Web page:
It’s us, Lord!

They kept standing there. A sharp wind was blowing. Someone said: “Lukashenko has made a pact with the devil”. People were dancing and singing a little. They were playing thread-needle and blind man’s buff. At first they had a ball, but it bounced off and a policeman stole it. It would have been easier had there been strong drinks, but then they would have been carted off in no time. So not only were they not drinking – they chased away anyone who offered them drinks. Perhaps this was unfair to some people, but they shouldn’t feel hurt: the cause was more important. The cause demanded to stand firm and keep sober. It was only after the tent camp was broken up that “they” threw syringes, bottles and condoms into the tents. As if no better place could have been found to drink and frolic than the country’s central square (when I was a child that’s what it was called: Central Square), surrounded by policemen. In a tent where five people were sleeping. In ten degrees below zero, on thinly covered concrete.

What’s most ridiculous is that people believed this nonsense – but then they also believed a lot of other things, as we had been warned before the First Day they would. They believed that the opposition’s main weapon were drowned rats they were planning to dump in the water-supply. That Arab terrorists trained in Georgia by American instructors would take to the square. This oxymoron (Arabs supervised by Americans) not only encountered no resistance at all on its way into the empty minds of Lukashenko’s electorate – it even had a lot of success. Because two enemies are even better than one. The electorate likes to live inside a “ring of enemies” (our president’s favourite figure of speech). After all it’s so easy to blame it all on an enemy: the low salaries, the high utilities bills, the expensive food and medicines, and, most importantly, the fear of the regime that grinds you at night. We’ve been through all that – as tragedy in 1937, and now as farce. But alas, farces are also sometimes tragic. This is why the electorate, intoxicated as it is by the “stunning” victory which has eclipsed even the previous, “elegant” one, is inclined to accuse the people from the tent camp of all evils. Them of all people. Luckily, the “electorate” numbers much, much less than 82 per cent.

But where does this desire to believe in smut come from? Maybe it stems from the hope that other people’s filthiness will cover up one’s own cowardice?

On the second night there were more tents. And more people around them. There was a clear tendency. But I’ve already mentioned that. Now I want to talk about those who brought food, blankets and medicines. And those who blocked them.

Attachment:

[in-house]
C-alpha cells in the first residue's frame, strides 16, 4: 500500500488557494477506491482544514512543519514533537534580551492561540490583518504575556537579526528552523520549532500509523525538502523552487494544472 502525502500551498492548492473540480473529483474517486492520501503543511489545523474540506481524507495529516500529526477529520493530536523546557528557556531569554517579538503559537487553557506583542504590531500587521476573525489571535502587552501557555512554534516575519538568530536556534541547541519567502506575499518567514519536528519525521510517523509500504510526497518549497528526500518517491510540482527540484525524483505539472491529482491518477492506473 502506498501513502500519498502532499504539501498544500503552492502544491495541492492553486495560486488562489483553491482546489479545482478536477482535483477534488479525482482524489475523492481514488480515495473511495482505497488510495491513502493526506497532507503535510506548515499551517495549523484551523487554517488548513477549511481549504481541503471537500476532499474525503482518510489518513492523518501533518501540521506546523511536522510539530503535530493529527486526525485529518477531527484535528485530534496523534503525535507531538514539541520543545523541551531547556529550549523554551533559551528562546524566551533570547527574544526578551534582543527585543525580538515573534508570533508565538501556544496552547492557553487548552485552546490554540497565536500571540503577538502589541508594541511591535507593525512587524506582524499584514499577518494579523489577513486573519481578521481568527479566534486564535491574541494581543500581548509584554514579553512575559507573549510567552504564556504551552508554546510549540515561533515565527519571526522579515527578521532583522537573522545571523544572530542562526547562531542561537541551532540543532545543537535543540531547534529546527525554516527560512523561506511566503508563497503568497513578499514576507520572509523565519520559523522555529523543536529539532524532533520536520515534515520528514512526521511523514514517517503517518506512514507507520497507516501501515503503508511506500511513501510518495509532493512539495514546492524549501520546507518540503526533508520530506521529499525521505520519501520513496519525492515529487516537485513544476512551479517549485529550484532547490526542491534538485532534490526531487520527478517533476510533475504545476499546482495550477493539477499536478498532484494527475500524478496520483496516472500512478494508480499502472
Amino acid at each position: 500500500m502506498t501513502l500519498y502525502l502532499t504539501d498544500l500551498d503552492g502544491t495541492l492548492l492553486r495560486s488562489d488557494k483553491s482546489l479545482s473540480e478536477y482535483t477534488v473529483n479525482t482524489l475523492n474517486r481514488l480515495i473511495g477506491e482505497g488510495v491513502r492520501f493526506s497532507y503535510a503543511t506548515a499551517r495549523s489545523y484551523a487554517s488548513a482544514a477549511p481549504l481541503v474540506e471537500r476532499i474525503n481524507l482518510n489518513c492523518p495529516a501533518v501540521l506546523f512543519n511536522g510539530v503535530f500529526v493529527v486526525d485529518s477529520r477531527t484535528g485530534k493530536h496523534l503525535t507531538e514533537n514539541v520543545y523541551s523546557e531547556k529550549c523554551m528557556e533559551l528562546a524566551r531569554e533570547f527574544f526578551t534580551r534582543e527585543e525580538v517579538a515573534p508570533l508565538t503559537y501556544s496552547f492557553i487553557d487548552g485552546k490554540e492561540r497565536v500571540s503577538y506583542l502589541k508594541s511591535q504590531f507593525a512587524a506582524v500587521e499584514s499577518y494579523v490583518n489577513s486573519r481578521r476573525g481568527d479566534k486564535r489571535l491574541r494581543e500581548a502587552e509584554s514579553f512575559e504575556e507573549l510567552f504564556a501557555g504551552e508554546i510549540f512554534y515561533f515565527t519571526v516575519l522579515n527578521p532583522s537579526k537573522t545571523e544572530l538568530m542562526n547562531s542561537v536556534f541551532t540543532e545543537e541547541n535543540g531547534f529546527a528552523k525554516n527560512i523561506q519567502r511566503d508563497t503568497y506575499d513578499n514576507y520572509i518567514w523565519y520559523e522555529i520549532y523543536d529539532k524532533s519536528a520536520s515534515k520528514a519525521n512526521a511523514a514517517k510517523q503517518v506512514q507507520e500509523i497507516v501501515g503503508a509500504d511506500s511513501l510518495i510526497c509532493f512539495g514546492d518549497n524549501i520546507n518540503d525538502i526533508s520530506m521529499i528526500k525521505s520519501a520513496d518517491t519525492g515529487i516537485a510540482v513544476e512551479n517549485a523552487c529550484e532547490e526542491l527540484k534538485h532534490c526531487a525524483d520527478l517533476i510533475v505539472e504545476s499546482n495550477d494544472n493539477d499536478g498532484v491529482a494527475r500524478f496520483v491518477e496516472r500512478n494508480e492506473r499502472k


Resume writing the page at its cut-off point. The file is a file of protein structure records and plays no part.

Interlude. A few stories. A student made pancakes stuffed with meat. She’s a vegetarian, but decided that those standing in the square could do with some meat. She was caught, taken to the police station and forced to eat all the pancakes. She wept and ate. Ate and wept. Doesn’t that remind you of the SS as portrayed in old Soviet films? Maybe that’s where they got it from? A young doctoral student tried to carry food through the cordon. She was caught. I can’t remember how much she got – from ten to fifteen days. The defence of her dissertation was scheduled for the next day. Obviously, as long as this regime exists, she will not be able to defend her thesis. An elderly woman came to see her son. When she was leaving the square she was taken away. They pushed her into a bus and drove her away. In the bus she started feeling ill. They called an ambulance. They wanted to put her in hospital, but she refused: her disabled daughter was alone at home. They let her go after she signed a statement she would not leave the city. But her son was arrested and beaten up. A woman voted for Lukashenko in all sincerity. One evening her son went to the GUM (State Universal Store) which is a five minute walk away from October Square. When he got off the bus he was caught, beaten up and taken away. She will never vote for Lukashenko again.

Dana was also caught when she tried to carry a sleeping bag into the camp. I won’t retell the story. I’ll quote a passage from her diary:
We were talking to the police, I tried to explain my position to them, to make them understand that we are no drunken scumbags. The policemen were telling me there would be a swoop tonight, they would beat people up and take them to the station. In short, they tried everything to scare us.
Just once I was close to losing my temper – when plainclothes KGB officers appeared. There’s a way in which they’re all alike: they all have the same plump, inexpressive faces, the same smugness and assurance of their impunity. They wear dark and inconspicuous clothes, which is how people recognise them. These here were wearing badges – our “For Freedom” badges! At the station they were behaving like absolute masters. One of them, the one who was taller and stouter, looked at my sleeping-bag and said with satisfaction: “Oh! A sleeping-bag! I’ll take it to the car for Nikolaich, he must be freezing after four hours”… First they wanted to draw up a report and take me to the special confinement centre on Okrestin Street. But then the tall one said: “Ah, forget her! Let’s go to those nitwits, otherwise they’ll eat all the yummy things in the cordon while we’re driving her around.”